The colorful dolls that decorated Hanagaza (a hat adorned with flowers) of Den-gaku Hoshi (a performer of ancient ritual music and dancing) or Shimadai (an ornament on a stand representing the Isle of Eternal Youth) at Kasuga Wakamiya Festival, which started in late Heian period, are the first forms of Nara Dolls. Afterwards, doll making developed as accessories to ceremonies of Kasuga and other shrines. It made rapid progress in the Azuchi-Momoyama period. During this time such rulers as Nobunaga, Hideyoshi and Ieyasu received gifts of dolls from various parts of the country. And ""Tamon-in Nikki,"" or the diary by Tamon-in, says the foremost one from Nara was the Nara doll used for Noh performance and that it decorated wine tables, which were also beautifully colored. This was the time when ""Sarugaku Noh,"" which originated in Sangaku, the oldest form of performing art of Chinese origin, established itself as Nohgaku. Accordingly, Nara dolls, which were for the most part Noh dolls, took their original form. Around the mid-Edo period, Okano Shoju, whose family had been of doll manipulators for 13 generations, gained Nara dolls fame. And from late Edo through Meiji, Morikawa Toen, who was also a kyogen performer, enhanced the quality of Nara dolls to the level of an art. Since around this time, Nara dolls have been called ""Ittobori"" (one cutter carving) and have been used for Kyogen like ""Takasago,"" Bugaku like ""Ranryo-oh,"" animals of Junishi (Oriental Zodiac), but currently, Hina dolls are quite popular as well. Nara dolls' charm lies in the mysterious harmony of their simple figure and their extreme but meticulous colors. Lately original artists of Nara dolls have appeared.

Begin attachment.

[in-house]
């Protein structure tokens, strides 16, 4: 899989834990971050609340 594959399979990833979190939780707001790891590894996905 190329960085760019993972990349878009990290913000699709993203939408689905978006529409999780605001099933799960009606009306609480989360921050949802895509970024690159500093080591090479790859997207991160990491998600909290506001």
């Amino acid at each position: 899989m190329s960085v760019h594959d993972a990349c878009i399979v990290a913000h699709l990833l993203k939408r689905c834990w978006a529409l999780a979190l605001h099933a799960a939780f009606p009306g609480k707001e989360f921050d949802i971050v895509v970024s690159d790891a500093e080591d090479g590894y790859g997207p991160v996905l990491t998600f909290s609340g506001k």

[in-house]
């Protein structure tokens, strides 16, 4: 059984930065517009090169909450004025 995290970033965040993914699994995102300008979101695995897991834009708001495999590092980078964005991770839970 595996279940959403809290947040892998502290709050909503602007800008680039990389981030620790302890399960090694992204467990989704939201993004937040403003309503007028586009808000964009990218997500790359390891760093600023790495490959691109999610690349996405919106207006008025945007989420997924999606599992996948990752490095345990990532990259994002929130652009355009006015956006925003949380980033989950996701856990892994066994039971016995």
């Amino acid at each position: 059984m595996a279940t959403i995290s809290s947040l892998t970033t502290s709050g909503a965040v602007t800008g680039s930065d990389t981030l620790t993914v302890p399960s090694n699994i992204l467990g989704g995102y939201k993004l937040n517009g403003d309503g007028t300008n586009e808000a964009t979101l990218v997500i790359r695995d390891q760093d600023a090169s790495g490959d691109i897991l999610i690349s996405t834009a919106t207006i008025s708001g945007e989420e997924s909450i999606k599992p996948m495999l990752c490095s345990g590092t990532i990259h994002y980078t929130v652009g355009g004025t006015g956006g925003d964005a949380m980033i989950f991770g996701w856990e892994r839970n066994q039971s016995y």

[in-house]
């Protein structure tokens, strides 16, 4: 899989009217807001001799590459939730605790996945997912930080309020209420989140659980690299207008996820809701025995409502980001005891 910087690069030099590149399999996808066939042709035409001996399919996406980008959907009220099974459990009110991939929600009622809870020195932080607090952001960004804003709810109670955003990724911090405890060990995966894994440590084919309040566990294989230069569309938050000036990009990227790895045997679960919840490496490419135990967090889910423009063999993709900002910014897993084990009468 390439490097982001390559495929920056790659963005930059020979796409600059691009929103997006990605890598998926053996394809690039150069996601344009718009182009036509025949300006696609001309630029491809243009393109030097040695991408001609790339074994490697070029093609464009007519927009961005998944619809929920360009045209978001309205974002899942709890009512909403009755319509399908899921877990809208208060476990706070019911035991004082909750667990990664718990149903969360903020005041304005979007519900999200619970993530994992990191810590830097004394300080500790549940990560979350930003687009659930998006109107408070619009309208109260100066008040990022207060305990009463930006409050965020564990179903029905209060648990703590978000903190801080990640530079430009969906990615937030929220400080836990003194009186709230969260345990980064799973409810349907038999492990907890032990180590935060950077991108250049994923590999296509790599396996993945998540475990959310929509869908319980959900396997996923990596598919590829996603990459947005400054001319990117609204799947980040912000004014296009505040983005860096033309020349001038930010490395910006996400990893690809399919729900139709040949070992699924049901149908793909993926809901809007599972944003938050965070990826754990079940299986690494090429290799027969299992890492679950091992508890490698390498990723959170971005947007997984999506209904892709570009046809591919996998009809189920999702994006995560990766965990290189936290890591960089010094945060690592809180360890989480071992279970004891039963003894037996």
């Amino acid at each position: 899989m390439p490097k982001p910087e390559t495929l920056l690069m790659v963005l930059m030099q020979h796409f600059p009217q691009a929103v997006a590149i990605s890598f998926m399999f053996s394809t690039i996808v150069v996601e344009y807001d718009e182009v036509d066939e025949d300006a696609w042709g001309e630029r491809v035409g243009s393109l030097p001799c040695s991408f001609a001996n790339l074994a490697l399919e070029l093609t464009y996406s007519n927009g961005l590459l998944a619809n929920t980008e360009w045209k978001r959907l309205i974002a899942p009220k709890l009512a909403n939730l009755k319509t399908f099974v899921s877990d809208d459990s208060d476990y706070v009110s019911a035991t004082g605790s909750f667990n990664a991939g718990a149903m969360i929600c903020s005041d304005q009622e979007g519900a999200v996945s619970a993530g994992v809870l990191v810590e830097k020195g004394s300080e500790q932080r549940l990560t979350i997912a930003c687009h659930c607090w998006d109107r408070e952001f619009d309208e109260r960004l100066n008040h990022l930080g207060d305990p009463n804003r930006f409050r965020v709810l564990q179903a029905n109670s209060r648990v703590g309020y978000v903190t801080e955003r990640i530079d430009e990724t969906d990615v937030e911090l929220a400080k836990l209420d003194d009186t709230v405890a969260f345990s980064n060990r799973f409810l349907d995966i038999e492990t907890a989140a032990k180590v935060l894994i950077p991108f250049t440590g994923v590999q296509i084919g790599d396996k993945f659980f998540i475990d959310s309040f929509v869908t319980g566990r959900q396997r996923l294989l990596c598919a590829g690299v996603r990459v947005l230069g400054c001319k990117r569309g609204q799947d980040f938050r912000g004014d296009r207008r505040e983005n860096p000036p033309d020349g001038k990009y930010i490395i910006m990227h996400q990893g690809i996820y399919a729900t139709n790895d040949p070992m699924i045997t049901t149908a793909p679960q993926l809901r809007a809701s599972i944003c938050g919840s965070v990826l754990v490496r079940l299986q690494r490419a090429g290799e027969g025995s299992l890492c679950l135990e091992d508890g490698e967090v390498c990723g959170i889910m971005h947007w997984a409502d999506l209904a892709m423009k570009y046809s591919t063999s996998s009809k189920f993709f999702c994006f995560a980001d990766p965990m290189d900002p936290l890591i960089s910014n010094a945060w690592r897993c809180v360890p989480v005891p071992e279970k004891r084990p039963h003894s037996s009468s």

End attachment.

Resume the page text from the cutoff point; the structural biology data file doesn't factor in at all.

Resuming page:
All About the Great Buddha
The Great Buddha has been watching Nara for more than 1,000 years. Why was such an enormous statue of Buddha built here in Nara? Let’s look back at its long history from the introduction of Buddhism to the major repair to restore it to its original state.See More
Stroll Around Naramachi (Town of Nara)
Starting as a town of shrines and temples, “Naramachi” prospered as a town of commerce for a long time. You can fully enjoy its nostalgic townscape, where a lot of old merchant houses till remain. Walk around narrow alleys in the town, and then you will find your favorite spots.See More
Nara's World Heritage Sites
These refer to Nara City's historical remains, landmarks, and natural monuments, which were added to the list of UNESCO World Heritage Sites in December of 1998. These items are listed as eight "Historic Monuments of Ancient Nara."See More